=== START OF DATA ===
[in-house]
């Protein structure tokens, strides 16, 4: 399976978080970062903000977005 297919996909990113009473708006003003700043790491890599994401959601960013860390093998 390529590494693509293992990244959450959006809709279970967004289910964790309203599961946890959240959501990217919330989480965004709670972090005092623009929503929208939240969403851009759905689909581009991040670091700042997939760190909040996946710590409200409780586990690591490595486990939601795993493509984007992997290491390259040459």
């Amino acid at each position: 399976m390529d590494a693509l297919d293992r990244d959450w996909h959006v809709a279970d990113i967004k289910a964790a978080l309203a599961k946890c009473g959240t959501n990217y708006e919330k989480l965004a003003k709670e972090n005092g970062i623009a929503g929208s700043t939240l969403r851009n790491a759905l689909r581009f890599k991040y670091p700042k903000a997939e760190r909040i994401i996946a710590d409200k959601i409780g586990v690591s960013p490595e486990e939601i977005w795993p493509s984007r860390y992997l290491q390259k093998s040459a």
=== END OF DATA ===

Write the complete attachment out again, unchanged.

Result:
[in-house]
């Protein structure tokens, strides 16, 4: 399976978080970062903000977005 297919996909990113009473708006003003700043790491890599994401959601960013860390093998 390529590494693509293992990244959450959006809709279970967004289910964790309203599961946890959240959501990217919330989480965004709670972090005092623009929503929208939240969403851009759905689909581009991040670091700042997939760190909040996946710590409200409780586990690591490595486990939601795993493509984007992997290491390259040459």
């Amino acid at each position: 399976m390529d590494a693509l297919d293992r990244d959450w996909h959006v809709a279970d990113i967004k289910a964790a978080l309203a599961k946890c009473g959240t959501n990217y708006e919330k989480l965004a003003k709670e972090n005092g970062i623009a929503g929208s700043t939240l969403r851009n790491a759905l689909r581009f890599k991040y670091p700042k903000a997939e760190r909040i994401i996946a710590d409200k959601i409780g586990v690591s960013p490595e486990e939601i977005w795993p493509s984007r860390y992997l290491q390259k093998s040459a």